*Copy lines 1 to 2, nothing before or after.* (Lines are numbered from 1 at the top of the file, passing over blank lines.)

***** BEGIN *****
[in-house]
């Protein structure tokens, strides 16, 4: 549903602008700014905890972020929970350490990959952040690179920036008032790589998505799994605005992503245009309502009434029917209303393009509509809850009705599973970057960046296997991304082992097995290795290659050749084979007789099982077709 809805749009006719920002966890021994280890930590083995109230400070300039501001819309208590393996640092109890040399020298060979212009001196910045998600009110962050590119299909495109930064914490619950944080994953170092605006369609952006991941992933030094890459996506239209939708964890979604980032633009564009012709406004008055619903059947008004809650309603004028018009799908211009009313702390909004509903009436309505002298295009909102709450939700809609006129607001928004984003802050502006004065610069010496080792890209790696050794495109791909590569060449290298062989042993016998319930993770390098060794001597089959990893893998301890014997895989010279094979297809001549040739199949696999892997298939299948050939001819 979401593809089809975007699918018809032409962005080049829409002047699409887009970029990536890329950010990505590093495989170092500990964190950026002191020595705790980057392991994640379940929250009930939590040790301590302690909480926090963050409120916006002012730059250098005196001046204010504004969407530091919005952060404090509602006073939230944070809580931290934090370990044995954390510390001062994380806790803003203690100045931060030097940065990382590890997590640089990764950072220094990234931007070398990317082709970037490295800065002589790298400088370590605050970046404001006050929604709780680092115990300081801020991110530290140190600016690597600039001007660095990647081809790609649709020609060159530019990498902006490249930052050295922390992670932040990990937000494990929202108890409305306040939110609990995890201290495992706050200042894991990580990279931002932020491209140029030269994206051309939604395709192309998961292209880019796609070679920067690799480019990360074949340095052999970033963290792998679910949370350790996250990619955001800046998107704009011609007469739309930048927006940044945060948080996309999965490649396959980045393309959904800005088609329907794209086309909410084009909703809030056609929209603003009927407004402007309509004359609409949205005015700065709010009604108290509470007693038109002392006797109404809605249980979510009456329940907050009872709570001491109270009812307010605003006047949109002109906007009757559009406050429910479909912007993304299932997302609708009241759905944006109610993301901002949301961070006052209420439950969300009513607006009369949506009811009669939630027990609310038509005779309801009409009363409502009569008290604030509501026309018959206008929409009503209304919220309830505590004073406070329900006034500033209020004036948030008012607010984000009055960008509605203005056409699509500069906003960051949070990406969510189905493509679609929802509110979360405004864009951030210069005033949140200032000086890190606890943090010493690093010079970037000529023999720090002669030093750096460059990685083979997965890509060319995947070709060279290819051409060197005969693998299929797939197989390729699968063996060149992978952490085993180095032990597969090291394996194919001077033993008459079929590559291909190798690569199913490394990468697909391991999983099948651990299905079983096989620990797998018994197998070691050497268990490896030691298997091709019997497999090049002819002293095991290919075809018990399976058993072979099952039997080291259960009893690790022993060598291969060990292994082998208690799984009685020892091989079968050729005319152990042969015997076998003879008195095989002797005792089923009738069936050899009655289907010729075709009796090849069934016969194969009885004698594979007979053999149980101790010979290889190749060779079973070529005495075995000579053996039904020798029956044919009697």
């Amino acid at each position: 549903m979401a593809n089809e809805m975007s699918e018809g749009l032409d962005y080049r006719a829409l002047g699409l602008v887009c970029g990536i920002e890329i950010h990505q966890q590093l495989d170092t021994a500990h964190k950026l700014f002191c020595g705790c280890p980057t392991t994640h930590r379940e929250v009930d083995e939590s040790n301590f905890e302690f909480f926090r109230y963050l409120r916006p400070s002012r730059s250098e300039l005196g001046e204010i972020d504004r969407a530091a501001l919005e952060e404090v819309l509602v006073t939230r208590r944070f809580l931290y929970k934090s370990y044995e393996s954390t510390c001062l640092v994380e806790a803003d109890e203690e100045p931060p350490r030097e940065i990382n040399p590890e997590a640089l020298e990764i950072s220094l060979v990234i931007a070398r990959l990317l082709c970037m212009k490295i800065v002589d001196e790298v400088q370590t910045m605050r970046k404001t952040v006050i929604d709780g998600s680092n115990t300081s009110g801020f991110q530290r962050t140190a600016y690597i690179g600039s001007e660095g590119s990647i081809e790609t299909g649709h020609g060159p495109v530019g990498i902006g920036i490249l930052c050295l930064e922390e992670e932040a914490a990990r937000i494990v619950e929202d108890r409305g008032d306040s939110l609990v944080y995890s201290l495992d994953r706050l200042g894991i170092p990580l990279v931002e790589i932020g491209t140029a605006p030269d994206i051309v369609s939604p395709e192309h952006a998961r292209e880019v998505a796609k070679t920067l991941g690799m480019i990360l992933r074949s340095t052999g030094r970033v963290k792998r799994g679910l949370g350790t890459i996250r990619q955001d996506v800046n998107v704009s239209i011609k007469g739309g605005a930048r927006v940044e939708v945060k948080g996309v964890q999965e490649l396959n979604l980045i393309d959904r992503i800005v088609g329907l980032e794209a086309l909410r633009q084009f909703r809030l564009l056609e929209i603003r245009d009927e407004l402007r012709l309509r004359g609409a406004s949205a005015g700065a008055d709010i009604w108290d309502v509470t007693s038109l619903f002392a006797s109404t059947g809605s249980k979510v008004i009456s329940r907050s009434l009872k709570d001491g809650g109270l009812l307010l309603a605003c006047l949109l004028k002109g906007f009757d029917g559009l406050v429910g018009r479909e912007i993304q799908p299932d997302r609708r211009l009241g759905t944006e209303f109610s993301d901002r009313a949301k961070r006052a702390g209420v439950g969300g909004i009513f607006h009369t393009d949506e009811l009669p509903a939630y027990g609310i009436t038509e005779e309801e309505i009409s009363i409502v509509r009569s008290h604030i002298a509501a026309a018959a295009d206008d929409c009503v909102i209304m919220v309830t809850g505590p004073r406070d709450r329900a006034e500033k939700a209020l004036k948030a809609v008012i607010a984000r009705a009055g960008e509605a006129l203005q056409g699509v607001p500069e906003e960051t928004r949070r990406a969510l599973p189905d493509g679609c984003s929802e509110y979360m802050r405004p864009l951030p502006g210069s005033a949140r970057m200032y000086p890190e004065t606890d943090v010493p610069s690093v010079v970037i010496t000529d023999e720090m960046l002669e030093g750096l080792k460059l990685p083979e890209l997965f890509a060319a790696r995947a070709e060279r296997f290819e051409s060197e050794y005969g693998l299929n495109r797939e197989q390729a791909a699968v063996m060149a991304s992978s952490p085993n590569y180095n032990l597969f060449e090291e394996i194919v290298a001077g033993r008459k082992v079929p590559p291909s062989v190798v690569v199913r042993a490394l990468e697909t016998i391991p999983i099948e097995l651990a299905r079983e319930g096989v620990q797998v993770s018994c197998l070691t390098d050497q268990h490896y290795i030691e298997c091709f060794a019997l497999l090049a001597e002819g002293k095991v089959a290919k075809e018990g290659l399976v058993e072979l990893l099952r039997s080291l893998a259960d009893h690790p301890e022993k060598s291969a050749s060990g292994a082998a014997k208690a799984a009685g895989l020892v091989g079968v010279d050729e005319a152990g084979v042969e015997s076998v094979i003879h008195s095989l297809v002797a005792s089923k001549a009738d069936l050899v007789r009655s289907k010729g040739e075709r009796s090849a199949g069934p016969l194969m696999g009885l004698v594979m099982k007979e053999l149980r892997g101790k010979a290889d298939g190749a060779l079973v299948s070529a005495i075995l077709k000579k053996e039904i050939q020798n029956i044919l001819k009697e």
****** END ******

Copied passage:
[in-house]
């Protein structure tokens, strides 16, 4: 549903602008700014905890972020929970350490990959952040690179920036008032790589998505799994605005992503245009309502009434029917209303393009509509809850009705599973970057960046296997991304082992097995290795290659050749084979007789099982077709 809805749009006719920002966890021994280890930590083995109230400070300039501001819309208590393996640092109890040399020298060979212009001196910045998600009110962050590119299909495109930064914490619950944080994953170092605006369609952006991941992933030094890459996506239209939708964890979604980032633009564009012709406004008055619903059947008004809650309603004028018009799908211009009313702390909004509903009436309505002298295009909102709450939700809609006129607001928004984003802050502006004065610069010496080792890209790696050794495109791909590569060449290298062989042993016998319930993770390098060794001597089959990893893998301890014997895989010279094979297809001549040739199949696999892997298939299948050939001819 979401593809089809975007699918018809032409962005080049829409002047699409887009970029990536890329950010990505590093495989170092500990964190950026002191020595705790980057392991994640379940929250009930939590040790301590302690909480926090963050409120916006002012730059250098005196001046204010504004969407530091919005952060404090509602006073939230944070809580931290934090370990044995954390510390001062994380806790803003203690100045931060030097940065990382590890997590640089990764950072220094990234931007070398990317082709970037490295800065002589790298400088370590605050970046404001006050929604709780680092115990300081801020991110530290140190600016690597600039001007660095990647081809790609649709020609060159530019990498902006490249930052050295922390992670932040990990937000494990929202108890409305306040939110609990995890201290495992706050200042894991990580990279931002932020491209140029030269994206051309939604395709192309998961292209880019796609070679920067690799480019990360074949340095052999970033963290792998679910949370350790996250990619955001800046998107704009011609007469739309930048927006940044945060948080996309999965490649396959980045393309959904800005088609329907794209086309909410084009909703809030056609929209603003009927407004402007309509004359609409949205005015700065709010009604108290509470007693038109002392006797109404809605249980979510009456329940907050009872709570001491109270009812307010605003006047949109002109906007009757559009406050429910479909912007993304299932997302609708009241759905944006109610993301901002949301961070006052209420439950969300009513607006009369949506009811009669939630027990609310038509005779309801009409009363409502009569008290604030509501026309018959206008929409009503209304919220309830505590004073406070329900006034500033209020004036948030008012607010984000009055960008509605203005056409699509500069906003960051949070990406969510189905493509679609929802509110979360405004864009951030210069005033949140200032000086890190606890943090010493690093010079970037000529023999720090002669030093750096460059990685083979997965890509060319995947070709060279290819051409060197005969693998299929797939197989390729699968063996060149992978952490085993180095032990597969090291394996194919001077033993008459079929590559291909190798690569199913490394990468697909391991999983099948651990299905079983096989620990797998018994197998070691050497268990490896030691298997091709019997497999090049002819002293095991290919075809018990399976058993072979099952039997080291259960009893690790022993060598291969060990292994082998208690799984009685020892091989079968050729005319152990042969015997076998003879008195095989002797005792089923009738069936050899009655289907010729075709009796090849069934016969194969009885004698594979007979053999149980101790010979290889190749060779079973070529005495075995000579053996039904020798029956044919009697």